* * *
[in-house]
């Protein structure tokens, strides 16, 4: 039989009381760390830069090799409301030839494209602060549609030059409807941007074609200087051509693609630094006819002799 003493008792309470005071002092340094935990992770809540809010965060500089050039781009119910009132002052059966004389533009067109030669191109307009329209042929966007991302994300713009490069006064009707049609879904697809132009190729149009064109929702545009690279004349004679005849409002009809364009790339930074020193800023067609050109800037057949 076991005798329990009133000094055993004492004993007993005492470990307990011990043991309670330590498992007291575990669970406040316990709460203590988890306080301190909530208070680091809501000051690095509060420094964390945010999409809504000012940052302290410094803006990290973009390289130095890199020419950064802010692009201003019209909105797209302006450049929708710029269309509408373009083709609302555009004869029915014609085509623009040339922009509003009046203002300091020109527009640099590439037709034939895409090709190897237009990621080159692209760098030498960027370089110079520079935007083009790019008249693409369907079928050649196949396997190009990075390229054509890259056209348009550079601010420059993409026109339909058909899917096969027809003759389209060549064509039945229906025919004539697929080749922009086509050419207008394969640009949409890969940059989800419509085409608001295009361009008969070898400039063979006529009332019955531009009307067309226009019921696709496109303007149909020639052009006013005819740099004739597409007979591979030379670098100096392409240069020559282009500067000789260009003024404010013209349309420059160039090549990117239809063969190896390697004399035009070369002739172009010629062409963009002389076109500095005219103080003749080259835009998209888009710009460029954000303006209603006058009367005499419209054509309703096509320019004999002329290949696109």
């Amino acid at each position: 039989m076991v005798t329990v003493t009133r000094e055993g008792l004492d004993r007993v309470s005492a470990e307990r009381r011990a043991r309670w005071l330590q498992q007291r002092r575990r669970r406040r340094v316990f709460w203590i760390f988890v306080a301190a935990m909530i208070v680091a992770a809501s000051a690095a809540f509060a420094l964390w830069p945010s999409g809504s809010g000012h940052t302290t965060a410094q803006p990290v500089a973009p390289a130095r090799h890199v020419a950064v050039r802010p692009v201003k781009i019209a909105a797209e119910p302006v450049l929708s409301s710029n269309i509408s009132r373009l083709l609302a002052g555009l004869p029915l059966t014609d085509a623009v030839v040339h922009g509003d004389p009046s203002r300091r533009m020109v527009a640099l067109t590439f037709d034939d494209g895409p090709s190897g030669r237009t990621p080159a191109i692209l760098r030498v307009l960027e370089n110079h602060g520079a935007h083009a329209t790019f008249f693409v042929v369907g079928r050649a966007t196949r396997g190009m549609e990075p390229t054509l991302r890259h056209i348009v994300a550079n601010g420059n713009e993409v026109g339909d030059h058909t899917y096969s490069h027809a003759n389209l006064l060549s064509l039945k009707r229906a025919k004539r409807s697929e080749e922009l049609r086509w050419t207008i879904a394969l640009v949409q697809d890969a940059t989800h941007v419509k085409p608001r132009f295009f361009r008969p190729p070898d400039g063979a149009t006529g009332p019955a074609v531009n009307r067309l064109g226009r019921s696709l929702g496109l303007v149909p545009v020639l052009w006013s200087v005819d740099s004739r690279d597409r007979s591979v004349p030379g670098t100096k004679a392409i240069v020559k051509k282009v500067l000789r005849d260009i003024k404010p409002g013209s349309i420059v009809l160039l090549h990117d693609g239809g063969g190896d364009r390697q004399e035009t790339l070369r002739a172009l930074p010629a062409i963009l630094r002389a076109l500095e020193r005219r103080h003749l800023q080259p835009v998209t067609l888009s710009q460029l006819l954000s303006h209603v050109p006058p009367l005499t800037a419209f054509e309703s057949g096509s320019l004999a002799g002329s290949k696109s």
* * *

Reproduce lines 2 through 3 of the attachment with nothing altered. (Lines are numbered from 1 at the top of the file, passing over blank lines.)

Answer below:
């Protein structure tokens, strides 16, 4: 039989009381760390830069090799409301030839494209602060549609030059409807941007074609200087051509693609630094006819002799 003493008792309470005071002092340094935990992770809540809010965060500089050039781009119910009132002052059966004389533009067109030669191109307009329209042929966007991302994300713009490069006064009707049609879904697809132009190729149009064109929702545009690279004349004679005849409002009809364009790339930074020193800023067609050109800037057949 076991005798329990009133000094055993004492004993007993005492470990307990011990043991309670330590498992007291575990669970406040316990709460203590988890306080301190909530208070680091809501000051690095509060420094964390945010999409809504000012940052302290410094803006990290973009390289130095890199020419950064802010692009201003019209909105797209302006450049929708710029269309509408373009083709609302555009004869029915014609085509623009040339922009509003009046203002300091020109527009640099590439037709034939895409090709190897237009990621080159692209760098030498960027370089110079520079935007083009790019008249693409369907079928050649196949396997190009990075390229054509890259056209348009550079601010420059993409026109339909058909899917096969027809003759389209060549064509039945229906025919004539697929080749922009086509050419207008394969640009949409890969940059989800419509085409608001295009361009008969070898400039063979006529009332019955531009009307067309226009019921696709496109303007149909020639052009006013005819740099004739597409007979591979030379670098100096392409240069020559282009500067000789260009003024404010013209349309420059160039090549990117239809063969190896390697004399035009070369002739172009010629062409963009002389076109500095005219103080003749080259835009998209888009710009460029954000303006209603006058009367005499419209054509309703096509320019004999002329290949696109």
């Amino acid at each position: 039989m076991v005798t329990v003493t009133r000094e055993g008792l004492d004993r007993v309470s005492a470990e307990r009381r011990a043991r309670w005071l330590q498992q007291r002092r575990r669970r406040r340094v316990f709460w203590i760390f988890v306080a301190a935990m909530i208070v680091a992770a809501s000051a690095a809540f509060a420094l964390w830069p945010s999409g809504s809010g000012h940052t302290t965060a410094q803006p990290v500089a973009p390289a130095r090799h890199v020419a950064v050039r802010p692009v201003k781009i019209a909105a797209e119910p302006v450049l929708s409301s710029n269309i509408s009132r373009l083709l609302a002052g555009l004869p029915l059966t014609d085509a623009v030839v040339h922009g509003d004389p009046s203002r300091r533009m020109v527009a640099l067109t590439f037709d034939d494209g895409p090709s190897g030669r237009t990621p080159a191109i692209l760098r030498v307009l960027e370089n110079h602060g520079a935007h083009a329209t790019f008249f693409v042929v369907g079928r050649a966007t196949r396997g190009m549609e990075p390229t054509l991302r890259h056209i348009v994300a550079n601010g420059n713009e993409v026109g339909d030059h058909t899917y096969s490069h027809a003759n389209l006064l060549s064509l039945k009707r229906a025919k004539r409807s697929e080749e922009l049609r086509w050419t207008i879904a394969l640009v949409q697809d890969a940059t989800h941007v419509k085409p608001r132009f295009f361009r008969p190729p070898d400039g063979a149009t006529g009332p019955a074609v531009n009307r067309l064109g226009r019921s696709l929702g496109l303007v149909p545009v020639l052009w006013s200087v005819d740099s004739r690279d597409r007979s591979v004349p030379g670098t100096k004679a392409i240069v020559k051509k282009v500067l000789r005849d260009i003024k404010p409002g013209s349309i420059v009809l160039l090549h990117d693609g239809g063969g190896d364009r390697q004399e035009t790339l070369r002739a172009l930074p010629a062409i963009l630094r002389a076109l500095e020193r005219r103080h003749l800023q080259p835009v998209t067609l888009s710009q460029l006819l954000s303006h209603v050109p006058p009367l005499t800037a419209f054509e309703s057949g096509s320019l004999a002799g002329s290949k696109s």